The scene with the baby made me think of how often non-white folks (black, especially) find themselves in a position where their good intentions are mistaken, in fear, by white folks. How easily cops will assume that they are the "bad guys." The regular references to how out of place the heroes feel amongst the people they are trying to help. How good it feels for them when they no longer stand out. And the whole concept of "race-traitors" - fighting for the side that would hold them down. And the flip - those on the non-majority side that feel cornered, with no other option but violence (or war) to set things straight.

Of course, I imagine few people came out of this fun, sometimes funny, action-adventure with racial struggle on their mind. The "hero-as-loner/outsider" subplot is not new to movies (or any other sort of story). But something about this one struck me differently than others. It just seems that superhero movies are such a great vehicle for addressing human intolerance for each other. How fear and the unknown turn to hatred so easily (and predictably). And it was nice to see that angle pursued in a blockbuster summer movie without it being tied up in a neat little bow at the end.

Because, at the end of the film - let's just say it doesn't leave us with a final message of "the human side is right." We are very intentionally guided to feel for the "bad guy" at the end. And we are also left with a bad taste for the full humans on the heroes' "side."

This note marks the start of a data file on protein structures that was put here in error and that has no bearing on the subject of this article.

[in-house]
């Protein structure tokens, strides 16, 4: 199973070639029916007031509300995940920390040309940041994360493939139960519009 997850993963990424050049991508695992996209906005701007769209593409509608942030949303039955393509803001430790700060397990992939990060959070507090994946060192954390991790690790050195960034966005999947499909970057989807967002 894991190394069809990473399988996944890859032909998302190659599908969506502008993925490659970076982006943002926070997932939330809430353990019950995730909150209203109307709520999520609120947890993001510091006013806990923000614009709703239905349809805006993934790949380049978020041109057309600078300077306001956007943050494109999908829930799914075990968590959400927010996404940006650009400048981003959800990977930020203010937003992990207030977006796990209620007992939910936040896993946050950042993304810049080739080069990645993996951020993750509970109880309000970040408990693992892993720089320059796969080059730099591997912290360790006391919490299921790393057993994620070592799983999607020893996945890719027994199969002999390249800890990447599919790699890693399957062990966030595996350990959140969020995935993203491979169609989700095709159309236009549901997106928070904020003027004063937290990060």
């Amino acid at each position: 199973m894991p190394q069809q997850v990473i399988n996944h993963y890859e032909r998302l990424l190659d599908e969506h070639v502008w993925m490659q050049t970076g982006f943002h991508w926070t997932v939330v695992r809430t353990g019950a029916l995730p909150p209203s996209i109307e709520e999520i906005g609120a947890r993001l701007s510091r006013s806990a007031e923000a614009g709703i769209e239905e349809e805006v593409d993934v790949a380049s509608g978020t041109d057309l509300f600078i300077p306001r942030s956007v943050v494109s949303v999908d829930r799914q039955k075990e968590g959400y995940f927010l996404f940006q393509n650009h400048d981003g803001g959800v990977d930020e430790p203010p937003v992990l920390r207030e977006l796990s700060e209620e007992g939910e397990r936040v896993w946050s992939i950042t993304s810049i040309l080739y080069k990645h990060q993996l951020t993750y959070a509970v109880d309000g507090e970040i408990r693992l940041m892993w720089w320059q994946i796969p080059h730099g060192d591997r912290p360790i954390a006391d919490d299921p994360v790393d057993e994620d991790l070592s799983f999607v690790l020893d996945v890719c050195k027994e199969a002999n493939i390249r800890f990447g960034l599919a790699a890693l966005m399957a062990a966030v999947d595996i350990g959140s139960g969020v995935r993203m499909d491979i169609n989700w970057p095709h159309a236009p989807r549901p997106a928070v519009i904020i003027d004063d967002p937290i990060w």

And I appreciate that. Again - I don't know how many people will take what I did from this film - but I find it hopeful that a director (Guillermo del Toro, of "Pan's Labyrinth" fame) of clout in Hollywood was able to sneak this message into his film. Maybe it will latch on to its viewers' sub-consciousnesses and wreak some thoughtful havoc.

Now wouldn't that be something? The media brainwashing us to think more.

Here's to future big-budget movies taking their audiences into the gray area - and to the interesting changes that could come as a result.

* Off the top of my head, there is no obvious actor of color in the entire film, so maybe I give the director far too much credit.


uglyblackjohn said...

You know... Maybe I WILL take my nephews to see this movie. I'll be pointing out the things you've noticed.

Jennifer said...

You and I may be separated at birth. Or have the same filter when it comes to race. Because I also thought about the analog of aliens/racial minorities! I was going to comment more on my own blog post (from weeks back) but felt like it was getting too long--and truthfully, I didn't think about it with the same nuance/detail that you have (in other words, I thought that the analogy was there, and that was about it--although I'm sure if pushed I could also add that in some ways, is it a coincidence that the most evil of the non-humans is also the most humanly figured? Elves are similar to humans, more so than Abe or Hellboy if you see what I mean).

Anyway, thanks for these thoughts--and I also like the way the film ended ambiguously (and obviously open for a third installment, which is fine by me because I LOVE his vision of the world!)

And I also wondered at the lack of visible human racial diversity in the main cast, but then I thought that the "aliens" were standing in, so to speak, for those who were "different"--in other words, we don't need black/Asian/Latino/American Indian actors if we have a red thingee, a fish thingee, a vapor thingee.